In the case of office romance and the pandemic, it appears that absence really did make the heart grow fonder.

Despite the rise in remote work and physical distancing, the percentage of employees in a romantic relationship with a colleague has increased since the start of the pandemic. In January 2020, 27% of employees said they are or had been involved in an office romance. That number jumped to 33% in January 2022, according to research from the Society for Human Resource Management (SHRM).

With employees increasingly returning to physical offices, it’s a good time to check in on your workplace relationship policy.

Risks and rewards

Complicated relationships aren’t just for romantic comedies. As an employer, it can be tricky to navigate the line between personal and professional matters. However, having a policy can help you mitigate some of the potential risks of office relationships. Risks include:

  • Sexual harassment claims and lawsuits
  • Hostile work environments involving unwanted advances, bad breakups or hurtful rumors
  • Damage to your culture amid personal misconduct or claims of favoritism for those in a relationship
  • Discrimination claims if people leave your company because of relationship fallouts

Of course, workplace relationships aren’t all bad. Business News Daily reports that more than one in five (22%) married couples met in the workplace. And forming personal relationships can make employees more engaged, motivated and productive, according to the National Law Review.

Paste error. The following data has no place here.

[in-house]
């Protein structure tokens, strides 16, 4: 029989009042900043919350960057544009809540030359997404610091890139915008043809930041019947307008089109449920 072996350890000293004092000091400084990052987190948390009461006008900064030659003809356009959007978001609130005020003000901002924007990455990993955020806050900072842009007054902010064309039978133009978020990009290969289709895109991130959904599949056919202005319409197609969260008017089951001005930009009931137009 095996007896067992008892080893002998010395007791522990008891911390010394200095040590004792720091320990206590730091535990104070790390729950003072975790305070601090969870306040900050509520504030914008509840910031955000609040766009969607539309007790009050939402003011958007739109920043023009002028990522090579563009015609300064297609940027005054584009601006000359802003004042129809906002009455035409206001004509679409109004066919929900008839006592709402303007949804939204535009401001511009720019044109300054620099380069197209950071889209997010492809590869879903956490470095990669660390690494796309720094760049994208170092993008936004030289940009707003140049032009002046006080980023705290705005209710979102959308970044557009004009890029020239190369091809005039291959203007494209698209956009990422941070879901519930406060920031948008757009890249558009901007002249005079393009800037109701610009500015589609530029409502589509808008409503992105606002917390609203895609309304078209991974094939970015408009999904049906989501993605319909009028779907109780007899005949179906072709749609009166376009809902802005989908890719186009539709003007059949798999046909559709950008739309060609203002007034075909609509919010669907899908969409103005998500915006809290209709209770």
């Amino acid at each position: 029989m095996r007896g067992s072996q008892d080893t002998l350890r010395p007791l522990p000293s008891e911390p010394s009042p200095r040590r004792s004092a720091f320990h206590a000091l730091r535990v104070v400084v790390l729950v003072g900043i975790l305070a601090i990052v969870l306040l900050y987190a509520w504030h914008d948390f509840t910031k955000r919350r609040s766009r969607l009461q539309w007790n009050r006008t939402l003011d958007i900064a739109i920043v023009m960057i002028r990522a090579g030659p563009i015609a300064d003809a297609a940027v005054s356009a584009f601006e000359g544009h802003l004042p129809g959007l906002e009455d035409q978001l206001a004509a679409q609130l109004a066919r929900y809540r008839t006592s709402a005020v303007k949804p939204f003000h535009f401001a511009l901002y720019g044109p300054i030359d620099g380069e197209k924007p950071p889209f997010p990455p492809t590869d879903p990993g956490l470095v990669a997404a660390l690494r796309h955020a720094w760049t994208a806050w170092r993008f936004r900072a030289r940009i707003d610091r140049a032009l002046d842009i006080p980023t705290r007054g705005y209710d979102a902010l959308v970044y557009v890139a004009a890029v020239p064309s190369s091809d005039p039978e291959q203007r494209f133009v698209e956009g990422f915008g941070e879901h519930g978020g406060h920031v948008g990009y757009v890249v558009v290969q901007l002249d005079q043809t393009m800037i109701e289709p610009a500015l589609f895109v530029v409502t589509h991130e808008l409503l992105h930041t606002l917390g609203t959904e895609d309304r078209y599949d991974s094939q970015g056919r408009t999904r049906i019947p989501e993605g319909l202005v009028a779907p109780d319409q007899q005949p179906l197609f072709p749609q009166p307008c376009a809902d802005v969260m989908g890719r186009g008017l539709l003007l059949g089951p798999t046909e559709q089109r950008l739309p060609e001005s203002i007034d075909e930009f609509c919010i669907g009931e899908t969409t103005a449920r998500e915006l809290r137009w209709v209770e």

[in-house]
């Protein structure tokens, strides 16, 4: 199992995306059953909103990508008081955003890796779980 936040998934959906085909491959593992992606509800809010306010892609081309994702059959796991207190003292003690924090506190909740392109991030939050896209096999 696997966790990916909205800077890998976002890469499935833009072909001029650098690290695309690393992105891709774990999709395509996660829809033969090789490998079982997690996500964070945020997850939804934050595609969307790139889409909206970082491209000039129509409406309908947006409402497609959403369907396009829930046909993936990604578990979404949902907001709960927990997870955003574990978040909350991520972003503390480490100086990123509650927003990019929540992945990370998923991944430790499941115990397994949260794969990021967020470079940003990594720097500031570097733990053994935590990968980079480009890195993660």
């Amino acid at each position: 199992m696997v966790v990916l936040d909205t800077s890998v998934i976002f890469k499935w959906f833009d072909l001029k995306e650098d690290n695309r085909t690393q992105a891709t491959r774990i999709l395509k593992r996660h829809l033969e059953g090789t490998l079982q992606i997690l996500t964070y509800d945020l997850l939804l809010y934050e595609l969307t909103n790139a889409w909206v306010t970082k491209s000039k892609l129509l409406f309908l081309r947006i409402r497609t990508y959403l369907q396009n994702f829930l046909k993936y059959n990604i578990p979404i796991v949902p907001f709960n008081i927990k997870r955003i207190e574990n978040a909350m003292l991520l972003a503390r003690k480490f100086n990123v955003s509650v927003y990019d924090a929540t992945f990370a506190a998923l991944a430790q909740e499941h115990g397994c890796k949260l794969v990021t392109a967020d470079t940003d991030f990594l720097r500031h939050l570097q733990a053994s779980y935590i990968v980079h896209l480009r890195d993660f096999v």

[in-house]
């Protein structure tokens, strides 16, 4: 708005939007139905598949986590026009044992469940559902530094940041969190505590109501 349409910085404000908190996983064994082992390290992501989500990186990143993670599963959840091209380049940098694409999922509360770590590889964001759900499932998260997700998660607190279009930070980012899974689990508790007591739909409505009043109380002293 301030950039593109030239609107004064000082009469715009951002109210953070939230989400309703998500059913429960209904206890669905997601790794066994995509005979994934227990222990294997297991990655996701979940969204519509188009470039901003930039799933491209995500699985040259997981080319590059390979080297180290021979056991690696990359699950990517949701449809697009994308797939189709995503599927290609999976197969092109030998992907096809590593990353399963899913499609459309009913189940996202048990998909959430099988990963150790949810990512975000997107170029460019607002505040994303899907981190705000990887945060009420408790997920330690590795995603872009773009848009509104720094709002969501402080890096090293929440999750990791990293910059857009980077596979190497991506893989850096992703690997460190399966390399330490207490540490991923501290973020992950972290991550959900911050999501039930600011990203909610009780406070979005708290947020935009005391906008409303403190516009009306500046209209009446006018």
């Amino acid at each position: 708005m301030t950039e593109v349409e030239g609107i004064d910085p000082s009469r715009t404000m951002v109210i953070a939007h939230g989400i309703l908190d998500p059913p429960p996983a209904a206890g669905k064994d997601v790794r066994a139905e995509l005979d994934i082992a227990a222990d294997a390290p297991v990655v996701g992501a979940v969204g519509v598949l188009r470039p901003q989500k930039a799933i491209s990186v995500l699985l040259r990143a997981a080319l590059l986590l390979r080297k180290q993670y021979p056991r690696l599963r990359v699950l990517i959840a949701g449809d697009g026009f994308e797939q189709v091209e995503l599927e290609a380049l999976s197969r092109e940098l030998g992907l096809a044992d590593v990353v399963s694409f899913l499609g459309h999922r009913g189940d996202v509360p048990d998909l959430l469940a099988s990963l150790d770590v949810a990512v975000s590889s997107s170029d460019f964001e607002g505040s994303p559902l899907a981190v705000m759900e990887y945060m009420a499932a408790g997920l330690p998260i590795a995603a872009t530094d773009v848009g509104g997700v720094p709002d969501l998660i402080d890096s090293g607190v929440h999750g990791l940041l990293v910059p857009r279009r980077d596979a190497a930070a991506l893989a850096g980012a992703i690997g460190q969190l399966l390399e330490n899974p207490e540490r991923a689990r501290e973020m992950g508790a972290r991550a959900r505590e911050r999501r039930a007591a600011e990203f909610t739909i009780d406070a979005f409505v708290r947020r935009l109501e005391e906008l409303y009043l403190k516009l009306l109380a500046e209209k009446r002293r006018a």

It also can help you keep up with modern expectations: In the SHRM survey, 84% of employees said they would be fine with coworkers having a romantic relationship.

Other statistics also indicate that outright banning office romances could be counterproductive:

  • 77% of those in a workplace relationship did not disclose it to their employer.
  • 72% of employees who have had office relationships would do so again, even if a workplace policy banned it.

These responses suggest that bans may create a culture of secrecy and distrust. You could also lose talent if employees decide to leave your organization to avoid disclosure or punishment.

Policy tips

Instead of banning office romances, craft a policy that considers your culture. Are you a large employer with rigid hierarchies? Are you a small employer where people hang out together during and after work? Do your employees talk openly with one another and leadership, or do they put their heads down at work and then head straight home? These cultural insights should guide your office romance policy.

That said, here are some general tips that hold true for most workplace relationship policies:

  • Encourage employees to disclose relationships to HR. Talk to your legal counsel before making this a requirement rather than a voluntary move. In most cases, voluntary disclosure will create a more trusting, open relationship between employees and HR.
  • Create clear rules regarding sexual harassment and professional conduct. Set specific expectations for personal relationships, workplace communications and public displays of affection.
  • Document relationships when they are disclosed or discovered. Note when a relationship started and who was involved. You may need to include relevant communications, like emails, texts and instant messages. SHRM says many companies have policies that allow them to search for information in company emails, social platforms, phones and computers.